26 September 2018: Grassroots efforts to end child marriage, the power of young people and keys to movement building were major topics of discussion during a day-long event hosted by the Bill & Melinda Gates Foundation’s Goalkeepers initiative. Goalkeepers 2018 took place as part of the annual Global Goals Week on the sidelines of the 73rd UN General Assembly’s high-level debate.

Goalkeepers participants gathered on 26 September 2018 at Jazz at Lincoln Center in New York, US, following an evening ceremony on 25 September to present awards to three young advocates.

The Heads of State of France and Sierra Leone participated in interactive sessions with participants, as did experts in technology, data journalism and humanitarian relief. Performances by artists from around the world highlighted urgent issues, and activists, advocates and community leaders emphasized that “change starts young” and discussed ways to make more progress towards the Global Goals.

France will increase its development aid from US$10 to US$50 billion by 2022, announced President Emmanuel Macron, beginning the day’s programme. He said France’s G7 presidency will focus on inequalities, and that the three root challenges of climate, education and health must be at the core of the Group’s agenda. He called for shifting one-third of global financial assets from “day-to-day business to climate business,” and said France’s development aid will be Paris-compliant. Highlighting the importance of education for young girls in Africa, he emphasized the need for “chosen fertility.” On health, Macron noted that France will organize the 2019 global replenishment for the Global Fund. Finally, he said youth should be able to dream of being an African of the 21st century, rather than a European of the 1980s.

David Sengeh, Sierra Leone’s first-ever Chief Innovation Officer, spoke with Julius Maada Bio, President of Sierra Leone, and Bill Gates to address whether poverty is inevitable. Gates shared the findings of the 2018 Goalkeepers Data Report highlighting that while the global population has peaked, its geographical concentration is changing, with more babies being born in the poorest, most difficult circumstances. This means that, at least at the beginning of their lives, they and their families will spend their time seeking out food for survival, therefore unable to invest in education, health or building assets. Gates said the next wave of poverty reduction can come through investments in young innovators and other human capital.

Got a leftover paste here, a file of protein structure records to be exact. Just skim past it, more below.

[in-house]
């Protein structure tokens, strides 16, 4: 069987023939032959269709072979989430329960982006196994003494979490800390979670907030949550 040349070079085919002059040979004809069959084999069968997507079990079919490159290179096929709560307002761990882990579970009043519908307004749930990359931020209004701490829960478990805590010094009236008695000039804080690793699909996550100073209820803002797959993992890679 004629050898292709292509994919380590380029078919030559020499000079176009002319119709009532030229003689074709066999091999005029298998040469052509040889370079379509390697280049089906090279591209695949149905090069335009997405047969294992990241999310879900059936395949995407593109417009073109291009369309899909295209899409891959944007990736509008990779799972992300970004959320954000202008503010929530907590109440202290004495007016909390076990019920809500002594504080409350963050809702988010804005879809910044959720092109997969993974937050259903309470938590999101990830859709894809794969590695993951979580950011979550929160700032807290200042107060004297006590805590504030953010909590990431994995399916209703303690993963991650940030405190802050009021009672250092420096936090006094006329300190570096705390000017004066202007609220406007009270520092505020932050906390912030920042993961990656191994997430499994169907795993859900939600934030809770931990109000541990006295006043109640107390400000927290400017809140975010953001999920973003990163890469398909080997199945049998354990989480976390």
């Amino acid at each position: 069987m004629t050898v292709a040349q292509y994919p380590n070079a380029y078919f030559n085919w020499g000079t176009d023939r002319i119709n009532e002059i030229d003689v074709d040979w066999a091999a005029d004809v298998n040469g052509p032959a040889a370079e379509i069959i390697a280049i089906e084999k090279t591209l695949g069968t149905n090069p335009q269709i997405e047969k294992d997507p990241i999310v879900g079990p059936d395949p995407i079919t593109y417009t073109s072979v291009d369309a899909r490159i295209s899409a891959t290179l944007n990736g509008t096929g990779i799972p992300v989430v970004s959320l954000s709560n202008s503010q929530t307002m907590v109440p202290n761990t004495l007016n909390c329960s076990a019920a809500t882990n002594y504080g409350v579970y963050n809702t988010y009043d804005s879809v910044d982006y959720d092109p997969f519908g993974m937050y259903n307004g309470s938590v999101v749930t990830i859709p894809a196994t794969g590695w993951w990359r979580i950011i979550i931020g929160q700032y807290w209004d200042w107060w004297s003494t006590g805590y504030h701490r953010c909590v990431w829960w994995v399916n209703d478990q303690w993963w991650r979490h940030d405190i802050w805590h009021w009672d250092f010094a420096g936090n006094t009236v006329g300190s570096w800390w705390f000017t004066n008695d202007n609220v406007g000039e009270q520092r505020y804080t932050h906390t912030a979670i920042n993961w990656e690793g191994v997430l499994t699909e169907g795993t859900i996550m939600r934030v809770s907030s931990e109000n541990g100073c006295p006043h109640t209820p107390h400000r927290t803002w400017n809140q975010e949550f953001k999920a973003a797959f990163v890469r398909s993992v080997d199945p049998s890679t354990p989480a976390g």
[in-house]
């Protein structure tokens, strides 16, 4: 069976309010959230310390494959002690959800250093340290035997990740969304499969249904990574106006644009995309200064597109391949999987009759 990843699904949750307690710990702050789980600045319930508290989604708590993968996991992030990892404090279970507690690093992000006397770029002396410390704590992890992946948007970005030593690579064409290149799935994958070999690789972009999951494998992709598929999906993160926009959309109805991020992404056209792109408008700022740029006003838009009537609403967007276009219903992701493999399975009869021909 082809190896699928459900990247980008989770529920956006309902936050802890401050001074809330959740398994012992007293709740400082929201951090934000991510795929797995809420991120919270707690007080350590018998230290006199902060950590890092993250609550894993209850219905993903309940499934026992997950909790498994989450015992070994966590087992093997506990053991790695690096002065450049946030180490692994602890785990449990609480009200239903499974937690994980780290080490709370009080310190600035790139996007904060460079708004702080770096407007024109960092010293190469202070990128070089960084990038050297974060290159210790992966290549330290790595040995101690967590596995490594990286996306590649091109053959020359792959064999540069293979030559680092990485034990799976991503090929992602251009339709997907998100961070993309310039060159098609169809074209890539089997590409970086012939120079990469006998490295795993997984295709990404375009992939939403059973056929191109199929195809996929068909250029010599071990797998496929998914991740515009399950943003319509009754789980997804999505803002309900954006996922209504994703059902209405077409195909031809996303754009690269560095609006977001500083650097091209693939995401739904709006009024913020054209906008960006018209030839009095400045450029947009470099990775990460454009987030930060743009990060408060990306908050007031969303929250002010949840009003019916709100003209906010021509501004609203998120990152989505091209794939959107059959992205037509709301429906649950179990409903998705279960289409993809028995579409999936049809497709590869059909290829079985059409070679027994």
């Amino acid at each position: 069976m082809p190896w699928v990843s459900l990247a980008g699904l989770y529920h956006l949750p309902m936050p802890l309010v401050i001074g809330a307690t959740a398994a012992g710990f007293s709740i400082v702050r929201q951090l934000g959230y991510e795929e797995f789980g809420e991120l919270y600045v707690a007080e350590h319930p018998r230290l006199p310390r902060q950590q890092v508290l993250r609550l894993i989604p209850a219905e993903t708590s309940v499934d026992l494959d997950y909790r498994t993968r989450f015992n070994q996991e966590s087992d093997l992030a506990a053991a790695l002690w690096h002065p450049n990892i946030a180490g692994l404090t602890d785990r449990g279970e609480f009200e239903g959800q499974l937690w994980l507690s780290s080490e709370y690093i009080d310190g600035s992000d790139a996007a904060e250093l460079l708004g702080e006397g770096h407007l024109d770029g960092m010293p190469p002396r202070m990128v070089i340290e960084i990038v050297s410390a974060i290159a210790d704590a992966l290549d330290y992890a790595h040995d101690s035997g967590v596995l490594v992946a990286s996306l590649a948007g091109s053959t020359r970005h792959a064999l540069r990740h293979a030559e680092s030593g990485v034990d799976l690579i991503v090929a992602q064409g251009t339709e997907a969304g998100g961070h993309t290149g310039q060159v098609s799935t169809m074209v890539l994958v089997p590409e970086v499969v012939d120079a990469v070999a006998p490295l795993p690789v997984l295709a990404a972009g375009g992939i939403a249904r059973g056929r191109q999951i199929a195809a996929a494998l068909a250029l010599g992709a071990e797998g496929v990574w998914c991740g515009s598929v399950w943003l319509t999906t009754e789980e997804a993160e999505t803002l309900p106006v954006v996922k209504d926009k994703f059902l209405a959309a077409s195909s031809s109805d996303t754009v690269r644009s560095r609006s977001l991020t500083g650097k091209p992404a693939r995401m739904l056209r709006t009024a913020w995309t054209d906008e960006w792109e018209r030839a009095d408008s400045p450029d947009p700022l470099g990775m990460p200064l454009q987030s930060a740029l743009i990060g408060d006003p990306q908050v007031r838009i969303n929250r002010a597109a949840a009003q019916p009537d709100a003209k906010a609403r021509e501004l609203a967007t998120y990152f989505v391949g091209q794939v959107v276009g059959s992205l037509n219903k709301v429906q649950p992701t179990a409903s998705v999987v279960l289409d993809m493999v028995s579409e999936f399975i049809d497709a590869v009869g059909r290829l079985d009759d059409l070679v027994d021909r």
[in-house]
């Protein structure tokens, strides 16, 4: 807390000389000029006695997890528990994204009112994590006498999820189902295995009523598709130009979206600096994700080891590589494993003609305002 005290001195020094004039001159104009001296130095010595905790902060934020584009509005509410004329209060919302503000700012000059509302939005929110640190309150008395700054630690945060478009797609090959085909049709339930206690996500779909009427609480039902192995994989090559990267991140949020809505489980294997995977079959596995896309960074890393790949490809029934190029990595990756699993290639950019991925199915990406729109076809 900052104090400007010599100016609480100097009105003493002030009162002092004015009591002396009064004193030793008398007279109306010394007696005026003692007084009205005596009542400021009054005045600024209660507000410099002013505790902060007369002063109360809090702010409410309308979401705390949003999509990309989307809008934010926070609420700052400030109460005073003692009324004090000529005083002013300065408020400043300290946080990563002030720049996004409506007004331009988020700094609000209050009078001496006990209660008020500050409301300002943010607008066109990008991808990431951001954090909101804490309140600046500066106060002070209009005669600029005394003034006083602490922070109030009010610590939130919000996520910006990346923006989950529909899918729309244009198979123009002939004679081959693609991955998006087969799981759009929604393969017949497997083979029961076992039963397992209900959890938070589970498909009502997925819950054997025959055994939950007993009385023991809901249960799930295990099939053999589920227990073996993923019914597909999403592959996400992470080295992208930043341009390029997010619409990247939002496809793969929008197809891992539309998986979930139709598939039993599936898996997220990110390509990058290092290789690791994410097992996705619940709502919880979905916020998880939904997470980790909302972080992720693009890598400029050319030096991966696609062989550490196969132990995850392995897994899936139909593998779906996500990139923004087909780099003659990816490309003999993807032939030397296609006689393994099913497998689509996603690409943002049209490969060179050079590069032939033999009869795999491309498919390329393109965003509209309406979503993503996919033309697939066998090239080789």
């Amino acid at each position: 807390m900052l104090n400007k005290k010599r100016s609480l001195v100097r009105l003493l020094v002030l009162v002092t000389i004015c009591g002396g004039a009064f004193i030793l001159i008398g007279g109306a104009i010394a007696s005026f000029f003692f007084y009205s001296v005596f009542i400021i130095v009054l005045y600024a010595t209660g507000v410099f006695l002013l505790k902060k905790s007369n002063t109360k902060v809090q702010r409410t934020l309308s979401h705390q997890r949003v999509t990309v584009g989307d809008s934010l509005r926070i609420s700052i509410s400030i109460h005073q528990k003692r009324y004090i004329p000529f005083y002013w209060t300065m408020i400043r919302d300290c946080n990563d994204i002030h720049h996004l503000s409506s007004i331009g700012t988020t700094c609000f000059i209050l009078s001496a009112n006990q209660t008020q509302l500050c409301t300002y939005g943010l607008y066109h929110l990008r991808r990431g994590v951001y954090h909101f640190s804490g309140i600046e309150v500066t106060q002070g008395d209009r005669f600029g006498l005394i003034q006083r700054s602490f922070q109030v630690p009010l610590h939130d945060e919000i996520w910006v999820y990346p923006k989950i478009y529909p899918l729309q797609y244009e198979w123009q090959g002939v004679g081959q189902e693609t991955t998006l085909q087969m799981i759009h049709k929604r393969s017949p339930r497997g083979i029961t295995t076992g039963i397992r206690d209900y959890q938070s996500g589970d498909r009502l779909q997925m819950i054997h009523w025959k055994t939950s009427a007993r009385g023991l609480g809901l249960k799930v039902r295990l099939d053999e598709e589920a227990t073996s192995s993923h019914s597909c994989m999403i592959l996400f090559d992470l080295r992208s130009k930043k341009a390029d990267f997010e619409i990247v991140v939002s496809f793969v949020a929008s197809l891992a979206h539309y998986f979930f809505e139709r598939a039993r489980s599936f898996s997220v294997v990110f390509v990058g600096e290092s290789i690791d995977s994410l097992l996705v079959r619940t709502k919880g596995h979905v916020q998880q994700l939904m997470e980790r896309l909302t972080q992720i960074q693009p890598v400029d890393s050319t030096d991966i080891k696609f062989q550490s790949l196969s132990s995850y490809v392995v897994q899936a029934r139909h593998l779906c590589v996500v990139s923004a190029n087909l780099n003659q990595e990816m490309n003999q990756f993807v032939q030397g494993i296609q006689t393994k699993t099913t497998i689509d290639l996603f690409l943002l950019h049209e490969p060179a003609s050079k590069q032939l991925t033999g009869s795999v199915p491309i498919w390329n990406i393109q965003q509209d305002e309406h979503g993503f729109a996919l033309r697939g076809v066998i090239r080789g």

Sengeh said Sierra Leone can be the blueprint for growth through technology and environmental resilience. To realize this, President Bio said the priority is free, quality and competitive education for “the last boy or girl in the village.” He noted the need for technology infrastructure to make this possible. Gates added that innovation can drive progress when it focuses on a big gap.

Stephen Fry, actor and director, and Richard Curtis, director, screenwriter and campaigner, who founded Project Everyone, recounted what made the MDG era “15 of the greatest years in human history:” they showed that “when the world focused on alleviating poverty and suffering, it worked;” and they encouraged a shift from addressing poverty as charity to seeing poverty as political. However, they said, there is no point in going only half way, and the SDGs serve as the MDGs’ sequel. They noted that many countries have taken concrete action to implement the Goals, businesses have identified a US$12 trillion opportunity, and 250,000 charity organizations have aligned themselves with the SDGs. But the momentum of the first few years of the 2030 Agenda can falter “without new energy,” they said, and they called on campaigners to push governments further in 2019. Moreover, in 2020, the world must “work out the big sea changes and the big funding solutions” to support the remaining ten years of SDG implementation.

Steve Waygood, Aviva, highlighted the World Benchmarking Alliance launched on 24 September. He said the WBA will rank the world’s largest 2,000 companies by their impact on the SDGs, in an effort to “reconnect people to their money” and its impacts in the world. Waygood said large-scale change will come not from regulation but from people with money ensuring that their assets are invested with integrity. Curtis added that Aviva aims to become plastic-free, has been carbon neutral since 2004, and invests heavily in renewable energy sources; by changing its own behavior, Aviva has gained the credibility to call on others to change.